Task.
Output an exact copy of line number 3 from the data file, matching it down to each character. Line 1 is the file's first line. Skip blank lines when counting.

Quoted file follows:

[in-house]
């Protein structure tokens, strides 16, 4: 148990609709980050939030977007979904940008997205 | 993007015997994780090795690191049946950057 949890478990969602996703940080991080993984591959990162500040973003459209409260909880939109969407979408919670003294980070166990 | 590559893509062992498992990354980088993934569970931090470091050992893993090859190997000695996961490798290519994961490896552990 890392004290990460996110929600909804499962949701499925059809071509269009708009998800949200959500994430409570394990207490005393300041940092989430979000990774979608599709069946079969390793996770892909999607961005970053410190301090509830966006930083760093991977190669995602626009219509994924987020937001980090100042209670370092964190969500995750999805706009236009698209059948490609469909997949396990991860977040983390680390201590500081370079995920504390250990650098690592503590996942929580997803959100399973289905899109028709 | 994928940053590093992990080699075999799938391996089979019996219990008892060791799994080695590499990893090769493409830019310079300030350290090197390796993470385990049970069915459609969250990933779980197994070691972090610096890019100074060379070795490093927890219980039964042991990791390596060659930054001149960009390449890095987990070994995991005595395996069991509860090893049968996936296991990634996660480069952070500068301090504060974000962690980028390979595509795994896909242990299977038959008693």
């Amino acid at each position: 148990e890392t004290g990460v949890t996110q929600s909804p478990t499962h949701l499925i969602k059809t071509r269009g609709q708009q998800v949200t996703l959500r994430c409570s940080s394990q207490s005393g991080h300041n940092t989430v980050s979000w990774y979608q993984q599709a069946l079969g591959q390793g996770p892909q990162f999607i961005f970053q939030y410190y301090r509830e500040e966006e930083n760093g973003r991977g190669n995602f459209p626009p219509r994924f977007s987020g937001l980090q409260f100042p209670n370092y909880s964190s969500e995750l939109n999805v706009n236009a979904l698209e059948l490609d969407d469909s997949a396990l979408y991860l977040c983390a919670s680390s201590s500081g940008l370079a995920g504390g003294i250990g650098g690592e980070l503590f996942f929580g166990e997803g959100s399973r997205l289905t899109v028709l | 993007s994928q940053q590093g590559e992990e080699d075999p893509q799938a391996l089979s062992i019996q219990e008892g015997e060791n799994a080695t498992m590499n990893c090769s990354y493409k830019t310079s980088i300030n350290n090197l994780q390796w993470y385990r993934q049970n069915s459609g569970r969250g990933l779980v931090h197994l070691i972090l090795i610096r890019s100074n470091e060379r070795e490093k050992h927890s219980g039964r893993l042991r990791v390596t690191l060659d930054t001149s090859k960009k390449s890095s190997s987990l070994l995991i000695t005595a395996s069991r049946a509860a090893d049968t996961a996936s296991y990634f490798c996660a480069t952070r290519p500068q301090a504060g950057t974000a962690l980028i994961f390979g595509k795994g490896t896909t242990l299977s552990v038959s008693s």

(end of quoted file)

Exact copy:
């Amino acid at each position: 148990e890392t004290g990460v949890t996110q929600s909804p478990t499962h949701l499925i969602k059809t071509r269009g609709q708009q998800v949200t996703l959500r994430c409570s940080s394990q207490s005393g991080h300041n940092t989430v980050s979000w990774y979608q993984q599709a069946l079969g591959q390793g996770p892909q990162f999607i961005f970053q939030y410190y301090r509830e500040e966006e930083n760093g973003r991977g190669n995602f459209p626009p219509r994924f977007s987020g937001l980090q409260f100042p209670n370092y909880s964190s969500e995750l939109n999805v706009n236009a979904l698209e059948l490609d969407d469909s997949a396990l979408y991860l977040c983390a919670s680390s201590s500081g940008l370079a995920g504390g003294i250990g650098g690592e980070l503590f996942f929580g166990e997803g959100s399973r997205l289905t899109v028709l | 993007s994928q940053q590093g590559e992990e080699d075999p893509q799938a391996l089979s062992i019996q219990e008892g015997e060791n799994a080695t498992m590499n990893c090769s990354y493409k830019t310079s980088i300030n350290n090197l994780q390796w993470y385990r993934q049970n069915s459609g569970r969250g990933l779980v931090h197994l070691i972090l090795i610096r890019s100074n470091e060379r070795e490093k050992h927890s219980g039964r893993l042991r990791v390596t690191l060659d930054t001149s090859k960009k390449s890095s190997s987990l070994l995991i000695t005595a395996s069991r049946a509860a090893d049968t996961a996936s296991y990634f490798c996660a480069t952070r290519p500068q301090a504060g950057t974000a962690l980028i994961f390979g595509k795994g490896t896909t242990l299977s552990v038959s008693s």